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The world is facing the threat of hunger: why food is becoming more expensive

— Are Russia and Ukraine really such large global producers of agricultural products that a conflict between our countries can provoke such a significant increase in food prices on a global scale?

— Food prices have already been rising due to the coronavirus attack for the past two years. The conflict in Ukraine, unfortunately, exacerbates this negative trend. Russia in recent years has become the largest supplier of wheat to international markets. Ukraine in the table of ranks of the main exporters of this product takes the fifth place. They account for more than a third of the world’s grain exports.

— What do these two countries supply to other states and in what volumes?

– The total share of the two countries in the global supply of barley is 19%, wheat – 14%, corn – 4%. There are 50 countries on the list of trading partners that are more than 30% dependent on these grain supplies. Many of these countries, located in northern Africa, Asia and the Middle East, are classified as least developed or low-income food-deficit countries. In addition, Russia and Ukraine are world leaders in the supply of rapeseed oil, they own a total of 52% of the sunflower oil market.

— Which countries are the main buyers of Russian agricultural products? How much will they suffer: which products will increase in prices, which product groups may be in short supply?

— In 2021, Russia exported a total of 32.9 million tons of wheat and meslin (a mixture of wheat and rye, usually in a ratio of two to one). Turkey is 70% dependent on Russian wheat supplies, while countries such as Egypt, Qatar, Rwanda and Kyrgyzstan are 80% dependent. Other major importers of this product include Lebanon, Tunisia, Yemen, Libya and Pakistan.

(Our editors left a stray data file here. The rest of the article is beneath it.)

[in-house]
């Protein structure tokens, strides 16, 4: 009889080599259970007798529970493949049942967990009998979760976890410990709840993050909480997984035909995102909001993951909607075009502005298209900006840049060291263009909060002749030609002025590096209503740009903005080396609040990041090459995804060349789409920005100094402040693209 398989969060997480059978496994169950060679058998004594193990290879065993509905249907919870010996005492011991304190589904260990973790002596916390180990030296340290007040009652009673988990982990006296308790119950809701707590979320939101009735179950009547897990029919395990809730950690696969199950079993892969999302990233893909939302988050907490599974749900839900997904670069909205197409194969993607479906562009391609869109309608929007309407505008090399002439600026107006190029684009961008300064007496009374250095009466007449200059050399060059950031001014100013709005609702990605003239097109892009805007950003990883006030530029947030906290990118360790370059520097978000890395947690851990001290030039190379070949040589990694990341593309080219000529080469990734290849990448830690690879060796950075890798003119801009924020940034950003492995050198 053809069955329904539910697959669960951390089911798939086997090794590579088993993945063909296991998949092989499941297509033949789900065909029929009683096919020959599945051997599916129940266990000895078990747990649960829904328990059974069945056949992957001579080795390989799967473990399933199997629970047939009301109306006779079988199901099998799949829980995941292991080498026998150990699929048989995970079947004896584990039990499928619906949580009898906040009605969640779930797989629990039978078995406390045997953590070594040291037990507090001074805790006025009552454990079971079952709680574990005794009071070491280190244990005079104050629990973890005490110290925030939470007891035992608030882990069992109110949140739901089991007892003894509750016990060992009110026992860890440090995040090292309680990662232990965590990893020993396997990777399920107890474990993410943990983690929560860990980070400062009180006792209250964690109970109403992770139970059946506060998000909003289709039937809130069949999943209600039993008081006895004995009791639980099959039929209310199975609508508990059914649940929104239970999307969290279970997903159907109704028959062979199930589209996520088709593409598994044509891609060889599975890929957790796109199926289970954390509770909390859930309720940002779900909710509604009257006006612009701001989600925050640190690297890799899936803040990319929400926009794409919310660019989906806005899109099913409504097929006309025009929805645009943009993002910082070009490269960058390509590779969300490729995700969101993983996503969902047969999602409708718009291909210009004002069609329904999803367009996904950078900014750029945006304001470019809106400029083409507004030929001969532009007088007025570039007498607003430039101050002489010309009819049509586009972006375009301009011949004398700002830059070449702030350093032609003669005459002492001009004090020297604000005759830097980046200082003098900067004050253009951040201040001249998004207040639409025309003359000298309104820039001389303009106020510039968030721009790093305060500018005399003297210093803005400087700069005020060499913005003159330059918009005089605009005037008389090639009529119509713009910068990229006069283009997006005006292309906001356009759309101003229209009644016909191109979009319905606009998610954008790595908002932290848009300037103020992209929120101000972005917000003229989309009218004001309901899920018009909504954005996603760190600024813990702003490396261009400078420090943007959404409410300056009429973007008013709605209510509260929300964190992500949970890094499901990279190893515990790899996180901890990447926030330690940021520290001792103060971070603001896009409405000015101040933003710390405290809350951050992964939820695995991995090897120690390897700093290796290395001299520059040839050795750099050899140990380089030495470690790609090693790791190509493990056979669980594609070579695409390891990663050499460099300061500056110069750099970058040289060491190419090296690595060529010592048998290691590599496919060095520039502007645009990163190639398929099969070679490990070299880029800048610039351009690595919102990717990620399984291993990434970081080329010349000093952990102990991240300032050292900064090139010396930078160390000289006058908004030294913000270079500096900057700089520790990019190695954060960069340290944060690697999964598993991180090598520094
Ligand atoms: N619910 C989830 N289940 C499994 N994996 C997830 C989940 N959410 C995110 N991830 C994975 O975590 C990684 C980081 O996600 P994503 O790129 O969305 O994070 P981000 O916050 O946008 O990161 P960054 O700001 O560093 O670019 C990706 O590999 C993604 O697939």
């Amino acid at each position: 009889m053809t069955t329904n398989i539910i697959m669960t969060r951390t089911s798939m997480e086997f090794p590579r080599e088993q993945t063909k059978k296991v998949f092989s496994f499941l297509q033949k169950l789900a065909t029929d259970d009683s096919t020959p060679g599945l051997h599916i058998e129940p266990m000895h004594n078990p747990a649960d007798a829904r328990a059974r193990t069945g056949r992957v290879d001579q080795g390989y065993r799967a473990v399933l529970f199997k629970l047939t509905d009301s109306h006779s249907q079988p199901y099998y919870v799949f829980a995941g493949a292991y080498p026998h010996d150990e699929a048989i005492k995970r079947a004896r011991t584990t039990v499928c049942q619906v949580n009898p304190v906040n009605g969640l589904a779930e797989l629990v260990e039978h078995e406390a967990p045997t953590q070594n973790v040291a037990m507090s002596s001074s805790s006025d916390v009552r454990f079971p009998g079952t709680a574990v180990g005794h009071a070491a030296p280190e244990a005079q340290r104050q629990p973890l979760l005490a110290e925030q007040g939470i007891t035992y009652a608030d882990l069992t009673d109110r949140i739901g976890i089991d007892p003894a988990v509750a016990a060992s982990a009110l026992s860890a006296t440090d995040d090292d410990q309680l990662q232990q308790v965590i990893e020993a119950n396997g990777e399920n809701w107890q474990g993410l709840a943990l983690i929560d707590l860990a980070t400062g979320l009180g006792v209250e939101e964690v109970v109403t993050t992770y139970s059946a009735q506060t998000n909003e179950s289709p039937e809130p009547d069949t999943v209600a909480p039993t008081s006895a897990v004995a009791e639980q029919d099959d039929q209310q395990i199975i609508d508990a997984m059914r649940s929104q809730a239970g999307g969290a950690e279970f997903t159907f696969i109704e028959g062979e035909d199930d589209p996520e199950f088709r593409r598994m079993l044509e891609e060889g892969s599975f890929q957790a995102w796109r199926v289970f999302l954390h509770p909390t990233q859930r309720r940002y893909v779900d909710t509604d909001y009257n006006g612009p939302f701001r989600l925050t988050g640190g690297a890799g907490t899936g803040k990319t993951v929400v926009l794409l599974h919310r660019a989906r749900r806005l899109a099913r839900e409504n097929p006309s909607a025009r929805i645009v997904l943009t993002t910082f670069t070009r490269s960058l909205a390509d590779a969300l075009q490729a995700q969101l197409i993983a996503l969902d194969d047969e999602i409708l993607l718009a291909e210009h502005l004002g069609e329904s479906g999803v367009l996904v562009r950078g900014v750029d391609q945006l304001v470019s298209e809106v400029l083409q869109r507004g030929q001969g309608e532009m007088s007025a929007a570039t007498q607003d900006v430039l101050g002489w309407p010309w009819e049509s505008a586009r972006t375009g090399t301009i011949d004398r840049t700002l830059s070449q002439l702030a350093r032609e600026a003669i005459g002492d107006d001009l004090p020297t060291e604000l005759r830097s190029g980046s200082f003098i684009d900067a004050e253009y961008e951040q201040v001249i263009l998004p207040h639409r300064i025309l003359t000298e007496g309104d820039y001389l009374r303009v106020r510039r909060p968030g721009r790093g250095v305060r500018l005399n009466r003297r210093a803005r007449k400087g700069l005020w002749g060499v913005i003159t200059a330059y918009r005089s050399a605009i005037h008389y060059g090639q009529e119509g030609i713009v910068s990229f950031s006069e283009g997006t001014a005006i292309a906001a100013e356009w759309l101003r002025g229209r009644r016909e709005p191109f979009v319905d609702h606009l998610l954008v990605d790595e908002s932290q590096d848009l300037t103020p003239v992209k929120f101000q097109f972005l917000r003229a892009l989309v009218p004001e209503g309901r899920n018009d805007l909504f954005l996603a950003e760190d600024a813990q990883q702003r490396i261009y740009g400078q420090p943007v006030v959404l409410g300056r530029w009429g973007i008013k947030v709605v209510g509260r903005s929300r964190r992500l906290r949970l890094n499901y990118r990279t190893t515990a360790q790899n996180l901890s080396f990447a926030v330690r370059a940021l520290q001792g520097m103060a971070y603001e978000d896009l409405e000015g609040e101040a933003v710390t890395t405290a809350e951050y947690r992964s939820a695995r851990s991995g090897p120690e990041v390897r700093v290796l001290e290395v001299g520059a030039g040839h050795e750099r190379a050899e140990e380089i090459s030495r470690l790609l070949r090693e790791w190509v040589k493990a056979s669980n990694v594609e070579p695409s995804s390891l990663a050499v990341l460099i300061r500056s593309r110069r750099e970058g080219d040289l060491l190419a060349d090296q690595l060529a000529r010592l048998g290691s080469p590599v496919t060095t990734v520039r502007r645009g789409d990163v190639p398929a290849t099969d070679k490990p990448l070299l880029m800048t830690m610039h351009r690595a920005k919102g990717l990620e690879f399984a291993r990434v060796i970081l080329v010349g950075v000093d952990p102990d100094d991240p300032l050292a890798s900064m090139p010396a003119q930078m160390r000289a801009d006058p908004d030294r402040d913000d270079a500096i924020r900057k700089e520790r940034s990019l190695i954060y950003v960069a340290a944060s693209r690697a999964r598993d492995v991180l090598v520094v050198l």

And, basically, Russia sells wheat to countries that have not yet imposed sanctions against it. Of the total wheat exports of $8.9 billion for 2021, Egypt, Latin America, Africa account for 90% of sales. While, for example, the European Union – only 6.5% ($577 million).

At the moment, it is difficult to predict the scale and geography of the coming food shortage associated specifically with the Russian-Ukrainian conflict. Much will depend on how the situation develops. However, the world market is already reacting with a sharp increase in prices for grain and sunflower oil.

– Can this conflict provoke famine in some corners of the planet?

– According to FAO forecasts for February – without taking into account the possible consequences of the conflict – for the remainder of the 2021-2022 season (March 1 – June 30), it is assumed that Ukraine will be able to export approximately 6 million tons of wheat and 16 million tons of corn. The Russian Federation is able to export about 8 million tons of wheat and 2.5 million tons of corn.

Most likely, this forecast will have to be corrected. In Ukraine, sowing and harvesting is under threat. Migration has led to a reduction in labor resources, the agricultural sector simply will not have enough workers.

Russia has more opportunities to fulfill contractual obligations for the supply of agricultural raw materials and food to foreign partners. But there are many difficulties, for example, with freight, insurance, logistics.

Of the risk factors, one should also highlight one more: high demand and volatility in natural gas prices have thrown up the cost of mineral fertilizers. Thus, prices for the main nitrogen fertilizer (urea) have tripled in 12 months.

– How can the conflict in Ukraine affect the food market in Russia? What will happen to prices and assortment?

— The sanctions imposed by Western countries against Russia hit primarily the trade and financial sector and immediately affected the exchange rate and solvency of the Russian currency. The cost of loans, prices for imported components have grown: seed and genetic material in crop and livestock production, feed additives, vitamins and veterinary drugs. This will inevitably lead to an increase in prices for their own products within the country.